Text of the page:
Energy regulator Ofgem has announced a £300 million package of investment for low-carbon projects to prepare Britain for more electric transport and greener sources of heat.
The investment is designed to support the electric vehicle revolution, with money spent on cabling for motorway service areas and critical trunk road locations across the country.
Once cabled, these locations will be able to provide 1,800 new ultra-rapid charging points, tripling the capacity of the current electric vehicle charging network.
The investment will also support a further 1,750 charging points in towns and cities.
With more drivers making the switch from petrol or diesel engine cars to electric vehicles, a massive upgrade is needed to support growing demand for electricity.
Over the next two years, the £300 million investment will be delivered as part of a broader plan to create the energy infrastructure Britain needs to support a move to low carbon transport and heating while maintaining secure energy supplies.
The total investment is expected to be more than £40 billion, through Ofgem’s regulation of energy networks.
204 net-zero projects will initially take place in England, Scotland and Wales, starting this year.
Ofgem research found that 36% of households do not intend to get an electric vehicle and are deterred from making the switch due to a lack of charging points near their home.
This so-called ‘range anxiety’ will be addressed through an extensive motorway charging network and more charging points in cities and near railway stations.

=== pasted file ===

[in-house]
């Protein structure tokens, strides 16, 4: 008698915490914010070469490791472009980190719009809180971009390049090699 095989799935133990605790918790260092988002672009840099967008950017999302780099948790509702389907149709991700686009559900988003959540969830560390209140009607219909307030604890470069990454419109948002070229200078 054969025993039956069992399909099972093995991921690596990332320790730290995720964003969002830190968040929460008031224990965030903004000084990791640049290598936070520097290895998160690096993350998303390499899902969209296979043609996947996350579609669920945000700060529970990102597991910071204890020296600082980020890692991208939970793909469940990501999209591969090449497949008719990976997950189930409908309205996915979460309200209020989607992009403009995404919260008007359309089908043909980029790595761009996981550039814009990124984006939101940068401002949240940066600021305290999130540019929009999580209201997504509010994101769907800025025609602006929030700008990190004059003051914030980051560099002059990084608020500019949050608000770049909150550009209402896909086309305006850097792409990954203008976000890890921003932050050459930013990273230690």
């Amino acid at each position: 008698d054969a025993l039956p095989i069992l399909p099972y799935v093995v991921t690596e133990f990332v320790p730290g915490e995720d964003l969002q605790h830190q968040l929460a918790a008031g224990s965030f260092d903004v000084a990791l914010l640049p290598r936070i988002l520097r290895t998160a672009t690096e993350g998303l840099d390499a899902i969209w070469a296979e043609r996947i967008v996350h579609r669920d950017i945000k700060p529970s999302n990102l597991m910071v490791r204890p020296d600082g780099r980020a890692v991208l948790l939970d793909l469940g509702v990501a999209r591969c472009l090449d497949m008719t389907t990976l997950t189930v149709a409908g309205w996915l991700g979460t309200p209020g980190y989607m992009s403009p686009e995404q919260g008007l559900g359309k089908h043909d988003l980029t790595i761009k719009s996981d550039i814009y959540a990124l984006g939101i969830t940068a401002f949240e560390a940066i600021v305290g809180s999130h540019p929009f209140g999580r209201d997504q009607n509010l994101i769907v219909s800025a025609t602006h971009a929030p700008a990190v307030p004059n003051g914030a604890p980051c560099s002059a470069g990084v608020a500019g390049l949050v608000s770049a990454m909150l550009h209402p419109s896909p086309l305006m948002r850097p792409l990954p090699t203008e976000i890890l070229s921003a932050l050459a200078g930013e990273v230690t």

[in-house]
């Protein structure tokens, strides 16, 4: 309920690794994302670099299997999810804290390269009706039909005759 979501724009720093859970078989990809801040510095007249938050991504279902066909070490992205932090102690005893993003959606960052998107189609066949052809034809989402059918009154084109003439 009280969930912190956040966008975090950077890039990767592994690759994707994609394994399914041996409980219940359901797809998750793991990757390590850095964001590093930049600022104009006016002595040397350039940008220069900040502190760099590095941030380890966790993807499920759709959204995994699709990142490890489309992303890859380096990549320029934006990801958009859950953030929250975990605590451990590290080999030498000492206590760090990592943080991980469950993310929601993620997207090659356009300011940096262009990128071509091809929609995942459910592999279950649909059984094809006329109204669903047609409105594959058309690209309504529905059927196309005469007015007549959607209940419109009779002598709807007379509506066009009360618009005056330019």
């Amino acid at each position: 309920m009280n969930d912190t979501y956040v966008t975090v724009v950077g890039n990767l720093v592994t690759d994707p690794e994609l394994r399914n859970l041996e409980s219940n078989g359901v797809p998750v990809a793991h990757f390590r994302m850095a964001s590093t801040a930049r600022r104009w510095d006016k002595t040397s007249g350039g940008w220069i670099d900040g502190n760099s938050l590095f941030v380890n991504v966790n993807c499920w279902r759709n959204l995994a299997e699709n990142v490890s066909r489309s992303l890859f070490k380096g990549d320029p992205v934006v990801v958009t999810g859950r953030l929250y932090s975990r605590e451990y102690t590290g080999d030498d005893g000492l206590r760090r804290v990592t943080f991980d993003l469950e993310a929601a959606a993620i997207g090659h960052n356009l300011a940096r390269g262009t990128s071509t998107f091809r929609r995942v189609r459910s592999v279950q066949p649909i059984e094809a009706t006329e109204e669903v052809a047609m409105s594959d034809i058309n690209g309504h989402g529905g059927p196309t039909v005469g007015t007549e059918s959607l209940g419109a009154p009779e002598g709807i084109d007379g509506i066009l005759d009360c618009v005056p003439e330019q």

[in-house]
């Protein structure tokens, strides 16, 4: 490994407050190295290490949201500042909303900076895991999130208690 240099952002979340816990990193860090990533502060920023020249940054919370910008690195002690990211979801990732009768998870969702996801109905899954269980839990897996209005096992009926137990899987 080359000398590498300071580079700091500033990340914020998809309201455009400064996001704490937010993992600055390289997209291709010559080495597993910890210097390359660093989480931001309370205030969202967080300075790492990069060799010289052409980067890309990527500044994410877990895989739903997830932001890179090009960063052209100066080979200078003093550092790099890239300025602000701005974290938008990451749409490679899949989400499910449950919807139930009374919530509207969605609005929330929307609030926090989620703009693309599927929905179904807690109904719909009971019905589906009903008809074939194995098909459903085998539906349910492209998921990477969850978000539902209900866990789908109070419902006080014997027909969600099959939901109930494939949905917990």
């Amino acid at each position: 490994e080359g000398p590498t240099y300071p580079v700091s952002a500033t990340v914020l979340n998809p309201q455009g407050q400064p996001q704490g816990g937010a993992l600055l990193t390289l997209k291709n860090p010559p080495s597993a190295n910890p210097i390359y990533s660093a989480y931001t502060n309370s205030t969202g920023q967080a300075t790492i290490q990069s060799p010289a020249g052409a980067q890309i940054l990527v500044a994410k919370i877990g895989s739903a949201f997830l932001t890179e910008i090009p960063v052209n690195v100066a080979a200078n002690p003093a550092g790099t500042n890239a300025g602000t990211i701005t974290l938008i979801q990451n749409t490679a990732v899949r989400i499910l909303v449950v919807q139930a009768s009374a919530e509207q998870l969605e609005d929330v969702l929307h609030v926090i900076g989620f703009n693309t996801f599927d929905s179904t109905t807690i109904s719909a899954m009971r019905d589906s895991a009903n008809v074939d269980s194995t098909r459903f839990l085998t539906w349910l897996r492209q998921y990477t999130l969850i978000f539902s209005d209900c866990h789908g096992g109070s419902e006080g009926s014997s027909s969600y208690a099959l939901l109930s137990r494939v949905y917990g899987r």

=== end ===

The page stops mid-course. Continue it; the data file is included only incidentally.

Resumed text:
Cities including Glasgow, Kirkwall, Warrington, Llandudno, York and Truro will benefit from increased network capacity supporting more ultra-rapid charging stations, increased renewable energy generation, and the move to electric heating for homes and businesses.
The investment also covers more rural areas with charging points for commuters at train stations in North and Mid Wales and the electrification of the Windermere ferry.
Jonathan Brearley, chief executive of Ofgem, said:
“This £300 million down payment is just the start of building back a greener energy network which will see well over £40 billion of investment in Britain’s energy networks in the next seven years.
“The payment will support the rapid take up of electric vehicles which will be vital if Britain is to hit its climate change targets. Drivers need to be confident that they can charge their car quickly when they need to. We’re paving the way for the installation of 1,800 ultra-rapid charge points, tripling the number of these public charge points. Drivers will have more charging options for longer journeys.
“In the year that Glasgow hosts the COP26 climate summit, the energy networks are rising to the challenge and working with us and partners to accelerate projects that can start now, benefiting consumers, boosting the economy and creating jobs.”
Rachel Maclean, Transport Minister, said:
“I warmly welcome today’s news from Ofgem, which will greatly improve the resilience of our charging network as we build back greener.
“With more than 500,000 electric cars now on UK roads, this will help to increase this number even further as drivers continue to make the switch to cleaner, greener vehicles.”